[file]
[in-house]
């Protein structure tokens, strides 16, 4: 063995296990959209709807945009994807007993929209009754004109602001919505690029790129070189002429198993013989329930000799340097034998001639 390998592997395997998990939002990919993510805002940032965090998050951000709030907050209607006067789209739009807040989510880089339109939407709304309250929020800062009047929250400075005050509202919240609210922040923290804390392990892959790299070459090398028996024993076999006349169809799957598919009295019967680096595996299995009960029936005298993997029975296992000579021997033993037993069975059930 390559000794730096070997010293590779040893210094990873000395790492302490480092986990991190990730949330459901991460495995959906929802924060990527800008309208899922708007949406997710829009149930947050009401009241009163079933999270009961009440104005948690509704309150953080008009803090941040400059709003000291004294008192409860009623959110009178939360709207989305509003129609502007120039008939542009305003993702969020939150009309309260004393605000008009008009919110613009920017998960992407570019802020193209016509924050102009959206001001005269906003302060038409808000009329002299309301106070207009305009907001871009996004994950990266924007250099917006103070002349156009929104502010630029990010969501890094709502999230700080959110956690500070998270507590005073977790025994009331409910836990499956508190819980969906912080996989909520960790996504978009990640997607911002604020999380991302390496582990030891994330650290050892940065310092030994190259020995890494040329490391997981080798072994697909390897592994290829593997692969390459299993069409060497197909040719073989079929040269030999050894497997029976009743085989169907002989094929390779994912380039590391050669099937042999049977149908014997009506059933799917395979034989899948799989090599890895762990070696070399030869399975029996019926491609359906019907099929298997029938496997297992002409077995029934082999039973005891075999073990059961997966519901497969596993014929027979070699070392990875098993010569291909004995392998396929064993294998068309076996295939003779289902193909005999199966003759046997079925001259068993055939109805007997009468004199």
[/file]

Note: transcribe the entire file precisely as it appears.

[in-house]
């Protein structure tokens, strides 16, 4: 063995296990959209709807945009994807007993929209009754004109602001919505690029790129070189002429198993013989329930000799340097034998001639 390998592997395997998990939002990919993510805002940032965090998050951000709030907050209607006067789209739009807040989510880089339109939407709304309250929020800062009047929250400075005050509202919240609210922040923290804390392990892959790299070459090398028996024993076999006349169809799957598919009295019967680096595996299995009960029936005298993997029975296992000579021997033993037993069975059930 390559000794730096070997010293590779040893210094990873000395790492302490480092986990991190990730949330459901991460495995959906929802924060990527800008309208899922708007949406997710829009149930947050009401009241009163079933999270009961009440104005948690509704309150953080008009803090941040400059709003000291004294008192409860009623959110009178939360709207989305509003129609502007120039008939542009305003993702969020939150009309309260004393605000008009008009919110613009920017998960992407570019802020193209016509924050102009959206001001005269906003302060038409808000009329002299309301106070207009305009907001871009996004994950990266924007250099917006103070002349156009929104502010630029990010969501890094709502999230700080959110956690500070998270507590005073977790025994009331409910836990499956508190819980969906912080996989909520960790996504978009990640997607911002604020999380991302390496582990030891994330650290050892940065310092030994190259020995890494040329490391997981080798072994697909390897592994290829593997692969390459299993069409060497197909040719073989079929040269030999050894497997029976009743085989169907002989094929390779994912380039590391050669099937042999049977149908014997009506059933799917395979034989899948799989090599890895762990070696070399030869399975029996019926491609359906019907099929298997029938496997297992002409077995029934082999039973005891075999073990059961997966519901497969596993014929027979070699070392990875098993010569291909004995392998396929064993294998068309076996295939003779289902193909005999199966003759046997079925001259068993055939109805007997009468004199």